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Did you know that the Cassini-Huygens Mission is an international collaboration between three space agencies and 17 nations contributed to building the spacecraft? More than 250 scientists worldwide will study the data collected. Saturn's beautiful rings are not solid. They are made up of particles of ice, dust and rock -- some as tiny as grains of sand, some much larger than skyscrapers.
The Compton Gamma Ray Observatory was safely de-orbited and re-entered the Earth's atmosphere on June 4, 2000. Any pieces that survived landed in a remote area of the Pacific Ocean. It's pretty windy on Saturn. Winds around the planet's equator can reach 1,800 kilometers (1,118 miles) per hour. In comparison, the fastest winds on Earth reach only about 400 kilometers (about 250 miles) per hour.
Four days after it was launched, the Deep Space 1 spacecraft was about 1,000,000 kilometers (about 600,000 miles) from Earth. To fly that far in a jet, you would have to fly for 6 weeks without stopping! Although other planets have rings too, Saturn's rings are the only ones that are visible from Earth even with a small telescope.
To communicate with distant spacecraft, NASA's Deep Space Network uses antenna with a diameter of up to 70 meters (230 feet). That is almost as big as a football field. Saturn, the "Ringed Planet," is so far away from the Sun that it receives only about 1/80th the amount of sunlight that we receive here on Earth. Yes, the Sun appears much smaller from there.
It's a small world. More than 1,000 Earths would fit into Jupiter's vast sphere. Scientists are particularly interested in Saturn's moon Titan because it's one of the few known moons with its own dense atmosphere. Titan's atmosphere is also thought to be very similar to what Earth's atmosphere was a long time ago. By learning about Titan, we'll learn about our own planet.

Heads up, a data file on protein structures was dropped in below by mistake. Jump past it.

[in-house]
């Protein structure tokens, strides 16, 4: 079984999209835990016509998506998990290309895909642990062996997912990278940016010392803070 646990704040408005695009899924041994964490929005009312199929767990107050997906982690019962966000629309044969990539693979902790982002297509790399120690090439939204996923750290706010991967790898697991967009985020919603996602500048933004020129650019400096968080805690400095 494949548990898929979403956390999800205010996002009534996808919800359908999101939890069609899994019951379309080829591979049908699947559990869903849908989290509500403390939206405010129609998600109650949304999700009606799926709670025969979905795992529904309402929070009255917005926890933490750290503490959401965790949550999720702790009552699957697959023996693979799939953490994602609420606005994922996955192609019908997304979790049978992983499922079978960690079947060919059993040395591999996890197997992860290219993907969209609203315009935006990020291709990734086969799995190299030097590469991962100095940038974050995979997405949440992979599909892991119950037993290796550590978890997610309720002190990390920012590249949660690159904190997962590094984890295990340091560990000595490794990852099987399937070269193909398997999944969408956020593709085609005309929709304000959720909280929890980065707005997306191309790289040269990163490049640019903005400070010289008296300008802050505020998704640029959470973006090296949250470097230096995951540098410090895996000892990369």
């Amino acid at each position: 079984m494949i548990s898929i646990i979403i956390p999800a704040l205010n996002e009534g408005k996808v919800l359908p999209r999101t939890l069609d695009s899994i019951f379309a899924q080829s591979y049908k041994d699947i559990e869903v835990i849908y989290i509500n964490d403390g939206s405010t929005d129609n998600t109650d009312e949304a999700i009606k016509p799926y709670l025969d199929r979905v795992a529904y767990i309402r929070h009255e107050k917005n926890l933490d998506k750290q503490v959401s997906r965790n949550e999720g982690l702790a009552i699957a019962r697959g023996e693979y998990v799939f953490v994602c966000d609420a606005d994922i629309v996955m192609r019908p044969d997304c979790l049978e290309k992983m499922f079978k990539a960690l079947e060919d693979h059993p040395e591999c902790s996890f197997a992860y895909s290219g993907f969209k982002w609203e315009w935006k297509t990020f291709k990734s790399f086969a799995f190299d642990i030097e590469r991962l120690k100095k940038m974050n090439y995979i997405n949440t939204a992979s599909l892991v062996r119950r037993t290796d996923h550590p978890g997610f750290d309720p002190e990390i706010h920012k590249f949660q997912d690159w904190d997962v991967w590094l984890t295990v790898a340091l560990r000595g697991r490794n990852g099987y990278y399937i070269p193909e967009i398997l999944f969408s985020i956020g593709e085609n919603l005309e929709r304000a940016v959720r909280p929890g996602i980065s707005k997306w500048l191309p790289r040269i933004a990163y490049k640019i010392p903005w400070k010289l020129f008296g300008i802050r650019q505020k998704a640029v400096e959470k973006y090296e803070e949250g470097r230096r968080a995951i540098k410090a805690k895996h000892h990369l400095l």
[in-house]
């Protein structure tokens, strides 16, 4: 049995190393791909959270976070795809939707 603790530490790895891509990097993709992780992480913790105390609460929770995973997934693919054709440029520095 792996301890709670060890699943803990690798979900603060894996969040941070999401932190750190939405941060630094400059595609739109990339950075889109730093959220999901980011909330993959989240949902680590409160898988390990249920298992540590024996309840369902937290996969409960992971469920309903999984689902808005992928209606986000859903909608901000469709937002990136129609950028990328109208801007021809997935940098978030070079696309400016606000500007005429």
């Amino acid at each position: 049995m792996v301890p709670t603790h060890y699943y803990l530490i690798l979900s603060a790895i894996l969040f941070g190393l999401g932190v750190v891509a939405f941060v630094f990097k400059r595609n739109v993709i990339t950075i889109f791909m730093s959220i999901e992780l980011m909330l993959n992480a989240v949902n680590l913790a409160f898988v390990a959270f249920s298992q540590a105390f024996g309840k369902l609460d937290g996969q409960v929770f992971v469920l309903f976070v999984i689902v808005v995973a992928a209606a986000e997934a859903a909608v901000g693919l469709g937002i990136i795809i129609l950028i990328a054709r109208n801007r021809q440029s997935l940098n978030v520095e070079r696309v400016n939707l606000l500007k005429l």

When the Cassini-Huygens spacecraft arrives at Saturn, it will be traveling so fast that engineers will need to burn the spacecraft's engines for 97 minutes just to slow it down. If mission engineers don't do this, the spacecraft would keep on going, instead of entering the orbit around Saturn. A penumbral eclipse is the outer shadow in a zone where the Earth blocks part, but not all, of the Sun's rays from reaching the Moon. In contrast, the inner or umbral shadow is a region where the Earth blocks all direct sunlight from reaching the Moon.
Titan is the largest of Saturn's moons. It is the second largest moon in the solar system. In fact, it is larger than both Mercury and Pluto. Equinox literally means "equal night." On an equinox, the sun is above the equator, so both the northern and southern hemispheres of the Earth receive about the same amount of sunlight, and day and night are the same length.
Because Saturn is tilted, when its rings are facing Earth edge-on they "disappear" from our view. We now know this happens every 14 years or so, but poor Galileo questioned his sanity when they "disappeared" and then "reappeared" a few years later. Galileo, launched in 1989, was the first U.S. spacecraft to orbit Jupiter. Galileo entered Jupiter's orbit in 1995.
Saturn is huge. It is the second largest planet in our Solar System. Only Jupiter is bigger. If you could line them up, more than nine Earths would fit across Saturn. Through his spyglass, in 1609 Galileo saw that there were spots on the Sun, imperfections on the Moon, and that the Milky Way was composed of millions of faint stars. His most stunning (and controversial!) discovery was of satellites orbiting Jupiter, dashing the concept that the Earth was the center of the Universe.
Saturn's moon Iapetus (eye-AP-eh-tuss) is a very curious moon -- it seems to have a split personality! One hemisphere is covered with material darker than black velvet, while the other side is covered with material brighter than snow. Ganymede, one of the moons of Jupiter, is the largest moon in our Solar System.
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Editor: Jim Wilson
NASA Official: Brian Dunbar
Last Updated: March 30, 2007
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